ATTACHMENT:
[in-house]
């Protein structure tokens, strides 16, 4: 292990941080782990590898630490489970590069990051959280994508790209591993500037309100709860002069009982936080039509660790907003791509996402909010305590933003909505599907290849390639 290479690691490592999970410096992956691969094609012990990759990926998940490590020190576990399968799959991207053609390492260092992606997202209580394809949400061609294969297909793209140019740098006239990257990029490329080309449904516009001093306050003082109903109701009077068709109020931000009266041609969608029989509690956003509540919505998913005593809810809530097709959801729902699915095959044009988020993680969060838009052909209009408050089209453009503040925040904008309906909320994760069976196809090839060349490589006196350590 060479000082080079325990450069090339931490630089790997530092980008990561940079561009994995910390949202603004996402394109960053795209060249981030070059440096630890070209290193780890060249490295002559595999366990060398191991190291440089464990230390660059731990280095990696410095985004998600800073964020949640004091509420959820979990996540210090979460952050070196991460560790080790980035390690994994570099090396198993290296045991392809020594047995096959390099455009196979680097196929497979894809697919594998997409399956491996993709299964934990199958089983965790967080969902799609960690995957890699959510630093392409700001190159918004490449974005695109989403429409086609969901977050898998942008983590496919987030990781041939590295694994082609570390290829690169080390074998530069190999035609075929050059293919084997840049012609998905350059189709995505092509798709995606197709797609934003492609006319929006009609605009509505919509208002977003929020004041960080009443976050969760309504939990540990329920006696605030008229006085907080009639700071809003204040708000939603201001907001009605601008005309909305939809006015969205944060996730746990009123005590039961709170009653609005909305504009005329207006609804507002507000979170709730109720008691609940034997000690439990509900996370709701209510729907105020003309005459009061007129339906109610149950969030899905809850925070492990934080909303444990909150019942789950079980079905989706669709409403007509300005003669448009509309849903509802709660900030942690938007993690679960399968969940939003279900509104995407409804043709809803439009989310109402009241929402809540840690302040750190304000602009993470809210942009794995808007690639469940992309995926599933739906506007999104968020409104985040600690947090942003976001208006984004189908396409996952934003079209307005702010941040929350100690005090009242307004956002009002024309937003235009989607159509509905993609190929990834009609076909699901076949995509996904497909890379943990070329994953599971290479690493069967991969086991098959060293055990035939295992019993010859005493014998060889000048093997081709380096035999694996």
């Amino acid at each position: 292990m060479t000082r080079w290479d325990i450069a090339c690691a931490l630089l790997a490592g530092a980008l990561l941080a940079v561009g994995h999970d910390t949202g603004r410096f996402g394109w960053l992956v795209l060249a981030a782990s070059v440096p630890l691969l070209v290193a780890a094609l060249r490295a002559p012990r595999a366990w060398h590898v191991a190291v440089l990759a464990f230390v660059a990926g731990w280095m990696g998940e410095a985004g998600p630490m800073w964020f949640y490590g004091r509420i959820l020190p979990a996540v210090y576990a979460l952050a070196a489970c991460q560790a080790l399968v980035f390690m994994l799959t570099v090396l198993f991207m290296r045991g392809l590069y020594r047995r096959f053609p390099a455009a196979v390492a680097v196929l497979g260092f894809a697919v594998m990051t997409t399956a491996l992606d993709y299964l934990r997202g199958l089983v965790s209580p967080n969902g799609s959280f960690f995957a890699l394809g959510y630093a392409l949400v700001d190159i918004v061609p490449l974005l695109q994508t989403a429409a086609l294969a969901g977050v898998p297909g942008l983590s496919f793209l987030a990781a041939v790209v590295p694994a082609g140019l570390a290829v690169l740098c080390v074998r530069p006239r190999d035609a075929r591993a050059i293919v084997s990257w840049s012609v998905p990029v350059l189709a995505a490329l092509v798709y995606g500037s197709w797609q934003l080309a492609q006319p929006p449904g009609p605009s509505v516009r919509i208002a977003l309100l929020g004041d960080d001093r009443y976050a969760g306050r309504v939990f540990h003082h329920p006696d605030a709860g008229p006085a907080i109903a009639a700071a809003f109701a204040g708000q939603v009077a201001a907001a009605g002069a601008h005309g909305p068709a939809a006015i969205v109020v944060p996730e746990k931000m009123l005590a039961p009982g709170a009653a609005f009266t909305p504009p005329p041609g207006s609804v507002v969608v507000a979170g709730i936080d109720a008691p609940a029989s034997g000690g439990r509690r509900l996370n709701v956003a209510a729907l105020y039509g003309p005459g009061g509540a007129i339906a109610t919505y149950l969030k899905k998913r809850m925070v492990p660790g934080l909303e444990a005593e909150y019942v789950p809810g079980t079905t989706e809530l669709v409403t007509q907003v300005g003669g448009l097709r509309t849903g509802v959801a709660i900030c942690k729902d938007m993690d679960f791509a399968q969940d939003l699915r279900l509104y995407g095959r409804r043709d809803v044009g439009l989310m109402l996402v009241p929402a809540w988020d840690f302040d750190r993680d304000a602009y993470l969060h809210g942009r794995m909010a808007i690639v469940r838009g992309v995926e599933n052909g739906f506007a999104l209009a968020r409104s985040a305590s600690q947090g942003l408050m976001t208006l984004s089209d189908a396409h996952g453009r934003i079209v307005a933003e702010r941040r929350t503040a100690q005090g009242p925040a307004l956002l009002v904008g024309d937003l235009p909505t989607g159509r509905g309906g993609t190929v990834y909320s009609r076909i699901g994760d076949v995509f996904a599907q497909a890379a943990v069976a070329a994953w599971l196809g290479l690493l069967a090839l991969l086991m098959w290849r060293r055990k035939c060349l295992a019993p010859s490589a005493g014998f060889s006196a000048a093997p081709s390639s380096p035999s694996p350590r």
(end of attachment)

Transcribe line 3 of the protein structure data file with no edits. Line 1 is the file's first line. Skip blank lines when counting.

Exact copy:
């Amino acid at each position: 292990m060479t000082r080079w290479d325990i450069a090339c690691a931490l630089l790997a490592g530092a980008l990561l941080a940079v561009g994995h999970d910390t949202g603004r410096f996402g394109w960053l992956v795209l060249a981030a782990s070059v440096p630890l691969l070209v290193a780890a094609l060249r490295a002559p012990r595999a366990w060398h590898v191991a190291v440089l990759a464990f230390v660059a990926g731990w280095m990696g998940e410095a985004g998600p630490m800073w964020f949640y490590g004091r509420i959820l020190p979990a996540v210090y576990a979460l952050a070196a489970c991460q560790a080790l399968v980035f390690m994994l799959t570099v090396l198993f991207m290296r045991g392809l590069y020594r047995r096959f053609p390099a455009a196979v390492a680097v196929l497979g260092f894809a697919v594998m990051t997409t399956a491996l992606d993709y299964l934990r997202g199958l089983v965790s209580p967080n969902g799609s959280f960690f995957a890699l394809g959510y630093a392409l949400v700001d190159i918004v061609p490449l974005l695109q994508t989403a429409a086609l294969a969901g977050v898998p297909g942008l983590s496919f793209l987030a990781a041939v790209v590295p694994a082609g140019l570390a290829v690169l740098c080390v074998r530069p006239r190999d035609a075929r591993a050059i293919v084997s990257w840049s012609v998905p990029v350059l189709a995505a490329l092509v798709y995606g500037s197709w797609q934003l080309a492609q006319p929006p449904g009609p605009s509505v516009r919509i208002a977003l309100l929020g004041d960080d001093r009443y976050a969760g306050r309504v939990f540990h003082h329920p006696d605030a709860g008229p006085a907080i109903a009639a700071a809003f109701a204040g708000q939603v009077a201001a907001a009605g002069a601008h005309g909305p068709a939809a006015i969205v109020v944060p996730e746990k931000m009123l005590a039961p009982g709170a009653a609005f009266t909305p504009p005329p041609g207006s609804v507002v969608v507000a979170g709730i936080d109720a008691p609940a029989s034997g000690g439990r509690r509900l996370n709701v956003a209510a729907l105020y039509g003309p005459g009061g509540a007129i339906a109610t919505y149950l969030k899905k998913r809850m925070v492990p660790g934080l909303e444990a005593e909150y019942v789950p809810g079980t079905t989706e809530l669709v409403t007509q907003v300005g003669g448009l097709r509309t849903g509802v959801a709660i900030c942690k729902d938007m993690d679960f791509a399968q969940d939003l699915r279900l509104y995407g095959r409804r043709d809803v044009g439009l989310m109402l996402v009241p929402a809540w988020d840690f302040d750190r993680d304000a602009y993470l969060h809210g942009r794995m909010a808007i690639v469940r838009g992309v995926e599933n052909g739906f506007a999104l209009a968020r409104s985040a305590s600690q947090g942003l408050m976001t208006l984004s089209d189908a396409h996952g453009r934003i079209v307005a933003e702010r941040r929350t503040a100690q005090g009242p925040a307004l956002l009002v904008g024309d937003l235009p909505t989607g159509r509905g309906g993609t190929v990834y909320s009609r076909i699901g994760d076949v995509f996904a599907q497909a890379a943990v069976a070329a994953w599971l196809g290479l690493l069967a090839l991969l086991m098959w290849r060293r055990k035939c060349l295992a019993p010859s490589a005493g014998f060889s006196a000048a093997p081709s390639s380096p035999s694996p350590r």